Lauren Daniel’s notes

Thank you Lauren for your inspiring talk at the Writers Group Convention 2017.

Ways to develop writing: What makes stories come alive?

First, read “La Loba” from Clarissa Pinkola Estes’ Women Who Run with the Wolves

Out beyond ideas of wrongdoing and rightdoing,
there is a field. I’ll meet you there.
13th c. – Rumi

“Learn the rules so you can break them.” Truman Capote.

Holistic Approach with voices of the masters lighting the way:

  1. Mind: Tips on Literary Technique
  2. Body: A physical approach to this discipline
  • Spirit: “Don’t wait for inspiration,” JL, “go after it with a club.”

 Mind: Tips on Literary Technique

  1. If it sounds like writing, rewrite it. Elmore Leonard
  2. Be honest. Be honest until it frees you. Writers know what this means. We know the difference between the tinny and the resonant. How? First stage of writing. Strive to be authentic. Peel away the layers of what people taught or sold us. We are not strings of clichés: we are unique; we are creative fire; far more than the sum of our memories and experiences.

 Zen & the Art of Motorcycle Maintenance by Robert Persig traces an unlearning that creative, independent minds need to achieve. We have to cut through the false self that we keep constructing. We discard opinions and biases as the hollow things that they truly are. It means we see things afresh. This is what all the mindfulness is about. We see with the eyes we had when we were children.

 The Czech poet Rilke wrote in Letters to a Young Poet: “If your everyday life appears to be unworthy subject matter, do not complain to life…For the creative artist there is no poverty—nothing is insignificant or unimportant. Even if you were in a prison whose walls would shut out from your senses the sounds of the outer world, would you not then still have your childhood, this precious wealth, this treasure house of memories? Direct your attention to that. Attempt to resurrect these sunken sensations of a distant past.”

Lydia Millet: “My feeling is that the struggle to write well is also the struggle to write honestly, even when they seem to be at loggerheads. And that candor—elusive and sometimes rudely naked—shouldn’t be just the easy honesty of me but a more ambitious honesty of us. Not the sole purview of children’s books, but the purview of any book at all. In the end, I think a bit of shamelessness is called for.” Truth & a writer’s own sense of shameless freedom are entwined.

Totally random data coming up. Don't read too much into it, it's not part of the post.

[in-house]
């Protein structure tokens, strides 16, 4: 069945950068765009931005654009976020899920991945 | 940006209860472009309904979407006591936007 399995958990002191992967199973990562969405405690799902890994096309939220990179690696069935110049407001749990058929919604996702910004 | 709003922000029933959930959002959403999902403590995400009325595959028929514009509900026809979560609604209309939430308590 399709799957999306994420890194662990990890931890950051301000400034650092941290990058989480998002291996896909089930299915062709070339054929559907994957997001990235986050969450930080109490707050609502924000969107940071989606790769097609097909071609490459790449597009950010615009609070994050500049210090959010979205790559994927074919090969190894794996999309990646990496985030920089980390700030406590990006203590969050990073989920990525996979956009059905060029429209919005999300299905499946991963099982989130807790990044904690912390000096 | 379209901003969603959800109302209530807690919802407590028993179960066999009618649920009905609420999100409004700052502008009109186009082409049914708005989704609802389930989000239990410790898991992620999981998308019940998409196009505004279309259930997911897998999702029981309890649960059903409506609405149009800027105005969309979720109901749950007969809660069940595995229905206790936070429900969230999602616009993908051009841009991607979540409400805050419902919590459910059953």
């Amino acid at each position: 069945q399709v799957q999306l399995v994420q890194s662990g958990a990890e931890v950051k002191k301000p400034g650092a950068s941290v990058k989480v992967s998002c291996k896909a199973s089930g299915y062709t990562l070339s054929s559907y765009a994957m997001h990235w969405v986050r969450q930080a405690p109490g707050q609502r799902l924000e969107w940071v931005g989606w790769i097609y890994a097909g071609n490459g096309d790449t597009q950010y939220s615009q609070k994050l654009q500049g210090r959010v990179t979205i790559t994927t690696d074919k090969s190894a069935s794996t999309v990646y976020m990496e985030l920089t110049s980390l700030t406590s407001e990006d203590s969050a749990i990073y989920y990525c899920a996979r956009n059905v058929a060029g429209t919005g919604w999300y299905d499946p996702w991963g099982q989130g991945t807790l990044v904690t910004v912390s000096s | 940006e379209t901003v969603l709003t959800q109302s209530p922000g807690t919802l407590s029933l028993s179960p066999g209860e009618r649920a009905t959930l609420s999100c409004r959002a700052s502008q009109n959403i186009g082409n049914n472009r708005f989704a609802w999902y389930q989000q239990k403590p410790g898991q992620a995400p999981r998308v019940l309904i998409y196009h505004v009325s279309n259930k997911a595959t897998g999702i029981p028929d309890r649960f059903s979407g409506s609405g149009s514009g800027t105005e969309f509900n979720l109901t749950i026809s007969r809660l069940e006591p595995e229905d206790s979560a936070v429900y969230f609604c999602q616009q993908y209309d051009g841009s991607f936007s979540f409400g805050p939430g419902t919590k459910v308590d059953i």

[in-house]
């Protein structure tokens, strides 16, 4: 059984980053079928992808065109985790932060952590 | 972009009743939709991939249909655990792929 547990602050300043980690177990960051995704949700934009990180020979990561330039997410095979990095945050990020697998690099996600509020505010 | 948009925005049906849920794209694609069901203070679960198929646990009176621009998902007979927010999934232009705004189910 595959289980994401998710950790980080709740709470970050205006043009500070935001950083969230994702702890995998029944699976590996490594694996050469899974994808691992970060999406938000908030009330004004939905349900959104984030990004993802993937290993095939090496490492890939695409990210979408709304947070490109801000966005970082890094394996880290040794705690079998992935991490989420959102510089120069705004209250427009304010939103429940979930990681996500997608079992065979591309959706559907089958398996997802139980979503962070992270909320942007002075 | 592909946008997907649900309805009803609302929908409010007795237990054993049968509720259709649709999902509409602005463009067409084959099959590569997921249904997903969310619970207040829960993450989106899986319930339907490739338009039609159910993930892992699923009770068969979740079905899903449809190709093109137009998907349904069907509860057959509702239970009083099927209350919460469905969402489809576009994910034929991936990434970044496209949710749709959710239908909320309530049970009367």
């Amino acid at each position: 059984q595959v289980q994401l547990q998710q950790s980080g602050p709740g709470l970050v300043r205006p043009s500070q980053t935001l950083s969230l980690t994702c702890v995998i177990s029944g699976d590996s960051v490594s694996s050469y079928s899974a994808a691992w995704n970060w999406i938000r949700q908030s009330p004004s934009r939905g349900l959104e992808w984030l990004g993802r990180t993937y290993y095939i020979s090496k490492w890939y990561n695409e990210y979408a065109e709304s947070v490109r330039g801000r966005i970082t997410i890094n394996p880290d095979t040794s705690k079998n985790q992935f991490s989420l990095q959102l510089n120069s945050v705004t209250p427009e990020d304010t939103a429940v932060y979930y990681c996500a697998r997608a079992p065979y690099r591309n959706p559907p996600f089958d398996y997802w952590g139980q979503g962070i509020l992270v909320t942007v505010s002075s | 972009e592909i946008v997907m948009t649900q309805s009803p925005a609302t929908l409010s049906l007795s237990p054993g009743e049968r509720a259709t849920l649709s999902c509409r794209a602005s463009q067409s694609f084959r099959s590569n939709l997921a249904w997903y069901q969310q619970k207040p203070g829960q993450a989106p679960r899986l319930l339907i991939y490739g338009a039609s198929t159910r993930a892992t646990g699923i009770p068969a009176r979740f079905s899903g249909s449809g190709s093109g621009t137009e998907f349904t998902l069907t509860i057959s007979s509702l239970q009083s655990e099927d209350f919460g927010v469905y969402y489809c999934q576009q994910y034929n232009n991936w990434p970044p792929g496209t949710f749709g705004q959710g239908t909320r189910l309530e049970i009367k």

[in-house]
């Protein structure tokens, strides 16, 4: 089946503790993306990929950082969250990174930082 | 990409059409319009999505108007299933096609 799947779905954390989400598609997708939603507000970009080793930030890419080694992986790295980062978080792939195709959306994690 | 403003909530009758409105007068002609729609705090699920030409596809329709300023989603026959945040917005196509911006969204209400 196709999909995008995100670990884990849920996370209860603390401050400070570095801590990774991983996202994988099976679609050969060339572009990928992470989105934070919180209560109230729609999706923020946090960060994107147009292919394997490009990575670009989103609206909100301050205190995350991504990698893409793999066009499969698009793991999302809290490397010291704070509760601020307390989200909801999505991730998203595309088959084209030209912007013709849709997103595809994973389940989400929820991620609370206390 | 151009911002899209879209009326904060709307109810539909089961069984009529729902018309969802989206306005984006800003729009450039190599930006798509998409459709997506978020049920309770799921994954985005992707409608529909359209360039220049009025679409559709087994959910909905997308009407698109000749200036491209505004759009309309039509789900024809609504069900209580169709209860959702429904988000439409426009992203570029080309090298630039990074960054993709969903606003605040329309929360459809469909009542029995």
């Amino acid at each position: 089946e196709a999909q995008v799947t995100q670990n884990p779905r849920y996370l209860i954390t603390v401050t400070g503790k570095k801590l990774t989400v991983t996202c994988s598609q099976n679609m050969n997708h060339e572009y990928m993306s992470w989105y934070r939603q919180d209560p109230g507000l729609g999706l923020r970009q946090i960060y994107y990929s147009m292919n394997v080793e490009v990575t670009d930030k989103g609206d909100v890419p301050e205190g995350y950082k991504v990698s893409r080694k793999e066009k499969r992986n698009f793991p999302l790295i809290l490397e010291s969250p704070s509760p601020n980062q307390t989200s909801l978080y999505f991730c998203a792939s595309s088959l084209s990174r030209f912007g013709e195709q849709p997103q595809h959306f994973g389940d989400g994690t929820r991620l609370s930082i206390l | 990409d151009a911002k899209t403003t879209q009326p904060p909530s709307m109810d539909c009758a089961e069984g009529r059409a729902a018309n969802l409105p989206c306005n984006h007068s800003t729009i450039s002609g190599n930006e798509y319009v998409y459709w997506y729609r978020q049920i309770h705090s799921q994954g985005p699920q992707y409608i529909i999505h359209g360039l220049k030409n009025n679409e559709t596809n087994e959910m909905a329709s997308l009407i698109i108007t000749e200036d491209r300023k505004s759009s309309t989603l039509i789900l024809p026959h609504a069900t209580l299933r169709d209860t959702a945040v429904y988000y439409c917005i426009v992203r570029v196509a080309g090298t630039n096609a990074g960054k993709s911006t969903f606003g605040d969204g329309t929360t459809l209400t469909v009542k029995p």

Virgina Woolf: “Lock up your libraries if you like; but there is no gate, no lock, no bolt that you can set upon the freedom of my mind.”

  1. In 1988, when I was 17, I wrote to Stephen King, asking him how to be a writer. He said, READ READ READ, WRITE EVERY DAY AND TAKE AS MUCH CRITICISM AS YOU CAN STAND.

William Faulkner: “Read, read, read. Read everything – trash, classics, good and bad, and see how they do it. Just like a carpenter who works as an apprentice and studies the master…”

And if for no other reason than to say that just like a dentist who can tell if we don’t floss, an editor can tell if we don’t read.

  1. Learn to sift out the good writing from the not so good. Doris Lessing coaches: “…learn to trust our own judgment, learn inner independence, learn to trust that time will sort the good from the bad —including your own bad.” So what makes for a good versus not so good in writing?

Jane Austen: “For my own part, if a book is well written, I always find it too short.”

  1. Engage the left brain. Work to deadlines. Set goals. Write daily. As Douglas Adams wrote: ‘I love deadlines. I love the whooshing noise they make as they go by.’ Use mindmaps like DaVinci to tap right brain then organize into outlines…so you can enjoy departing from them.
  2. Learn perspective/POV. The hardest thing. It’s the camera, the lens guiding the telling of the story. Understand breadth and precise limitations of 1st, 2nd and 3rd person limited and omniscient POV.

What do you gain and give up by choosing the POV of your story? So when you screw up POV [slips in perspective] and your editor points it out, you’ll be able to tighten the lens and see clarity, integrity and the dramatic shift that emerges.

  1. Learn not to defend those self-righteous little adverbs or spaghetti strings of adjectives. Let them draw your early drafts out of the ether; let them work like scaffolding; and then…like the rafts that help the Buddhist monk cross the river, let them go once you’re on the other side.  In your subsequent drafts, cut adverbs by 90% and be as choosy with your adjectives as you are when you select a most excellent writing pen.

Remember that Stephen King said “the road to hell is paved with adverbs” and that Mark Twain said “Every time you’re inclined to write very, write damn; your editor will delete it and your writing will be just as it should be.”